How did sell for $50,000? And why do some people think it makes total sense?

Well this is confusing. Apparently the domain name sold for $50,000. I might be late to the party on this one but I’ve been traveling in Japan and not as plugged into domain news as I normally am. Today, when I finally sat down to play catch-up I read about the sale of for $50k and thought…that can’t be right.

I first read about this sale on Konstantinos’ blog (you can read the original post here) and like him, I’m also scratching my head wondering what happened.

One of Konstantinos’ readers made a strange comment that is also a head scratcher for me as well:

I went through the rest of the comments and can’t find any meaningful explanation for why would sell for this much. Sure – brandables can sell for more than chump change so I could see this selling for $10k or $15k and I might not think much of it.

At about $25k you start to lose me, above $35k I’m starting to pull my hair out trying to understand what’s going on…and at $50k, I write a whole freaking post about how this makes no sense.

So please, let’s throw the argument out the window that is a great brandable domain that’s worth $50,000 – that just isn’t true. I’ve heard some people use the example of I believe the company either hand-registered that domain or paid a very small sum for it. The domain was so bad, that they did end up buying, which is a much better name.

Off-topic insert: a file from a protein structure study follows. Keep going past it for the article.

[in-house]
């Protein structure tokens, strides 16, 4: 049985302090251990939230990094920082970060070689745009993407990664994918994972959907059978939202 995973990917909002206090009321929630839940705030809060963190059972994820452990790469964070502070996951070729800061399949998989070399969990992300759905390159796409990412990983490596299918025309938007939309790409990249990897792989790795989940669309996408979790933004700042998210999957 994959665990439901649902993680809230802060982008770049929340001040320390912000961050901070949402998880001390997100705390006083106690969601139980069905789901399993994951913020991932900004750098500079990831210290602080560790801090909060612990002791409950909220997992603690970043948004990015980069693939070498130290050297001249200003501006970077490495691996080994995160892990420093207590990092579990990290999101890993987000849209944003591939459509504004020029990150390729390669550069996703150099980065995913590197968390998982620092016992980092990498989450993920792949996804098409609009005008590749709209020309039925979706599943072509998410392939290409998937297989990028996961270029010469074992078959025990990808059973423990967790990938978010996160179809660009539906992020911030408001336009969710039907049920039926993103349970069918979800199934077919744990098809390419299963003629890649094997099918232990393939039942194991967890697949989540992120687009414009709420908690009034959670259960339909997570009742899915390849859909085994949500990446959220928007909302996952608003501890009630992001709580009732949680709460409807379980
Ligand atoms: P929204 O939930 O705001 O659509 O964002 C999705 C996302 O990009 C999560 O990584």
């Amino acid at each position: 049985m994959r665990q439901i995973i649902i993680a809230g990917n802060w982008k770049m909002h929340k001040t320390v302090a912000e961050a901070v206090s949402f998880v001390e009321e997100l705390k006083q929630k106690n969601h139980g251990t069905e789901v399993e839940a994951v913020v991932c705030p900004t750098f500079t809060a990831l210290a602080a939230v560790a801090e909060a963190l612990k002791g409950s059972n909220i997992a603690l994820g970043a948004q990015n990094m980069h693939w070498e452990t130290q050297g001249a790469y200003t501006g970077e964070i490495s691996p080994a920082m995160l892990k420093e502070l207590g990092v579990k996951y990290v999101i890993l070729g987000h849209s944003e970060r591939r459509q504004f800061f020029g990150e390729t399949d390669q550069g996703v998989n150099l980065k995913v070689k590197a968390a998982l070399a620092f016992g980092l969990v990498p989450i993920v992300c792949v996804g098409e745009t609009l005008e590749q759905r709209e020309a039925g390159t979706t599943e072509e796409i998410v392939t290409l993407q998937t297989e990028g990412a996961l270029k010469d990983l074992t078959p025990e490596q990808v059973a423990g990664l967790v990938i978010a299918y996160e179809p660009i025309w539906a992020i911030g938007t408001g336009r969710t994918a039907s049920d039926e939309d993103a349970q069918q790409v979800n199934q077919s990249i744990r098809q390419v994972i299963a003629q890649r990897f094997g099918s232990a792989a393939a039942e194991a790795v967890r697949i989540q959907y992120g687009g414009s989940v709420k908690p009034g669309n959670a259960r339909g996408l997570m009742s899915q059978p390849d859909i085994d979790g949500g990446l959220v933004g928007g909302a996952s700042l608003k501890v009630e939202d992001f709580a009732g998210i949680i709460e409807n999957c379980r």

There are brandable domains that make sense and justify a $50k or higher price tag, and then there’s names like that don’t make any sense.

What do you think happened here? And please, don’t give me the example because that’s a bad one. I want to hear from you, comment and let your voice be heard!

{ 19 comments… add one }

  • Snoopy May 19, 2019, 11:55 pm

    The name is terrible, but there is numerous companies branding with the term so it has some value. It is not the type of name that has a high probability of selling for $50k but there is some probability none the less.

    Maybe the seller should have held out for $100k? It is all an odds game, the more you ask the less likely a sale is.

    • Fat Anon May 20, 2019, 5:11 am

      there is numerous companies branding with the term

      This is the only and the most important part. There are real businesses operating under it and they had to compete for the #1 “thiink” on the web. I find it very strange that Konstantinos, Morgan and other people are even questioning this deal. When you sell name to a business which already goes by that name, only the sky is the limit to your pricing choices.

  • Matt Holmes May 19, 2019, 11:59 pm

    Morgan you missed this opportunity so I’m going to take it:

    “I thiink that is very over priced!”

  • Ethan May 20, 2019, 12:19 am

    I guess the seller considered the domain name valuable so it was sold for that high. even sold for $200,000, according to eNaming.

    • Ethan May 20, 2019, 2:12 am

      * price correction: $127,400

  • Bobby May 20, 2019, 2:57 am

    It is all in the eye of the beholder.

    Think, no matter how its spelled is a very powerful word in the age of Ai.